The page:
The news reached the Donald and his response was to sing along with “It wasn’t me ” by Shaggy.
As I predicted, Jay Powell and the Federal Reserve have allowed the Dollar to get so strong, especially relative to ALL other currencies, that our manufacturers are being negatively affected. Fed Rate too high. They are their own worst enemies, they don’t have a clue. Pathetic!
So far this has not reached the official output numbers. Here is the August announcement from the Federal Reserve.
Manufacturing production increased 0.5 percent, more than reversing its decrease in July. Factory output has increased 0.2 percent per month over the past four months after having decreased 0.5 percent per month during the first four months of the year.
Putting it another way the output level in August was 105.2 which was the same as March. So according to the official data the only impact it has picked up is an end to growth if we try to look through the monthly ebbs and flows.
There is a survey conducted on behalf of JP Morgan which yesterday told us this.
National PMI data signalled deteriorations in overall business conditions in 15 of the countries covered. Among the larger industrial regions, growth was registered in both the US and China. In contrast, Japan saw further contraction while the downturn in the euro area deepened. The rate of decline in the eurozone was the fastest in almost seven years, mainly due to a sharp deterioration in the performance of Germany.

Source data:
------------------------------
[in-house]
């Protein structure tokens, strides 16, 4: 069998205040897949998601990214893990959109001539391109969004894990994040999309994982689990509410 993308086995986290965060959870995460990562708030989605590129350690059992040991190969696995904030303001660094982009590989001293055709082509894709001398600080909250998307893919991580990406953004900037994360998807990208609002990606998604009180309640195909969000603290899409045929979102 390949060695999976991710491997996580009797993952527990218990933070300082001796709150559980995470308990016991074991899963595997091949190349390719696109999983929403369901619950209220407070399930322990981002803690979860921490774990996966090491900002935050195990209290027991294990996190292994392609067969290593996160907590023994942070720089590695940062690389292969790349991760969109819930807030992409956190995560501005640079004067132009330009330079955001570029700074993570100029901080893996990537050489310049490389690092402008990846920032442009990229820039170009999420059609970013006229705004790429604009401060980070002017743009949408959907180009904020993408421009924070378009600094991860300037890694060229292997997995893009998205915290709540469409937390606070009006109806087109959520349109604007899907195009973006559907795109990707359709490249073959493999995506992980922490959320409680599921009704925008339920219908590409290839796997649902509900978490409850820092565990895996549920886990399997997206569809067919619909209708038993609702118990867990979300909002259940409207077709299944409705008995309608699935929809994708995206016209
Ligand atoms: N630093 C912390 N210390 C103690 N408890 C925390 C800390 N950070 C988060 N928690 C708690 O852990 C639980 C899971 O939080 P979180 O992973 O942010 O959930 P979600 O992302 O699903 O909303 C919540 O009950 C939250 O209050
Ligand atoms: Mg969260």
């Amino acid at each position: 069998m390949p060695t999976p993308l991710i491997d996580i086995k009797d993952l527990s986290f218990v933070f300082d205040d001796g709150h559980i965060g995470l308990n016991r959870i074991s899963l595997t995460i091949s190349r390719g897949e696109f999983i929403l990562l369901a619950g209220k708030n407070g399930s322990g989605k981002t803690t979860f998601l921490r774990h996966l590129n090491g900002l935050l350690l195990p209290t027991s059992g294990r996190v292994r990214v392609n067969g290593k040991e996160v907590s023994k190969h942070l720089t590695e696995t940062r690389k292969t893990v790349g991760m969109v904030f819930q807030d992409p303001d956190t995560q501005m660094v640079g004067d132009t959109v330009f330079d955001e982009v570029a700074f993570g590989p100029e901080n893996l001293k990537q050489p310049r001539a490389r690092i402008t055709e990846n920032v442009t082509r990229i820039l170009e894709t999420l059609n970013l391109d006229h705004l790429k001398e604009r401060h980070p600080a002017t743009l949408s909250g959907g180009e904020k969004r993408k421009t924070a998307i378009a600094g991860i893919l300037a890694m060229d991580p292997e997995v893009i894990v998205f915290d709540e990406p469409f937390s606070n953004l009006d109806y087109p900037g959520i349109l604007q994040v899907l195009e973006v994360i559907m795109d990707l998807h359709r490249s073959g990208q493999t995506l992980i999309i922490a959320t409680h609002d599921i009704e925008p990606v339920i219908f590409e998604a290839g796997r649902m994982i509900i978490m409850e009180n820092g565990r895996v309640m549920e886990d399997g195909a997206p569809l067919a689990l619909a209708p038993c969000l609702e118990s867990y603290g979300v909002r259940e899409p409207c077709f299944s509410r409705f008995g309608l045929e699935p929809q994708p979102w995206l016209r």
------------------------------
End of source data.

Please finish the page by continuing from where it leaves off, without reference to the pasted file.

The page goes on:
They showed a slight improvement to 49.7 but there is the issue of the US where JP Morgan thinks there has been growth whereas the ISM as we have just observed does not. Here is the Markit PMI view on a possible reason.
Divergence is possibly related to ISM membership skewed towards large multinationals. IHS Markit panel is representative mix of small, medium and large (and asks only about US operations, so excludes overseas facilities)
Financial markets hit the ISM road and were probably also influenced by this from Bloomberg.
Results were disastrous for leading Asian automakers such as Toyota Motor Corp. and Honda Motor Co., which each suffered double-digit declines that were worse than analysts expected. While a fuller picture will emerge Wednesday when General Motors Co (NYSE: GM). and Ford Motor (NYSE:F) Co. are due to report, the poor performance suggests that overall deliveries of cars and light trucks could come in worse than the 12% drop anticipated by analysts, based on six estimates.
There are various strands to this of which the first is the motor industry. In the credit crunch era it has seen a lot of support ranging from “cash for clunkers” style operations to much cheaper credit. In the UK it is often cheaper to buy via credit that to pay up front which is part of the theme that has seen this according to the Finance and Leasing Association.
Over 91% of all private new car registrations in the UK were financed by FLA members.
That seems to be wearing off so we were due something of a dip and that has been exacerbated by the diesel crisis where buyers have understandably lost faith after the dieselgate scandal and the ongoing emissions issue.
Politicans are regularly on the case which was highlighted in the UK by the “march of the makers” claim of former Chancellor George Osbourne. Whilst there was some growth it was hardly a march and now we have President Trump pushing manufacturing as part of MAGA but more latterly giving it a downwards tug with his trade war.
Then there is the issue of green policies which have to lead to less manufacturing but get deflected onto talk of more solar panels and windmills and the like. On that road the depression theme returns.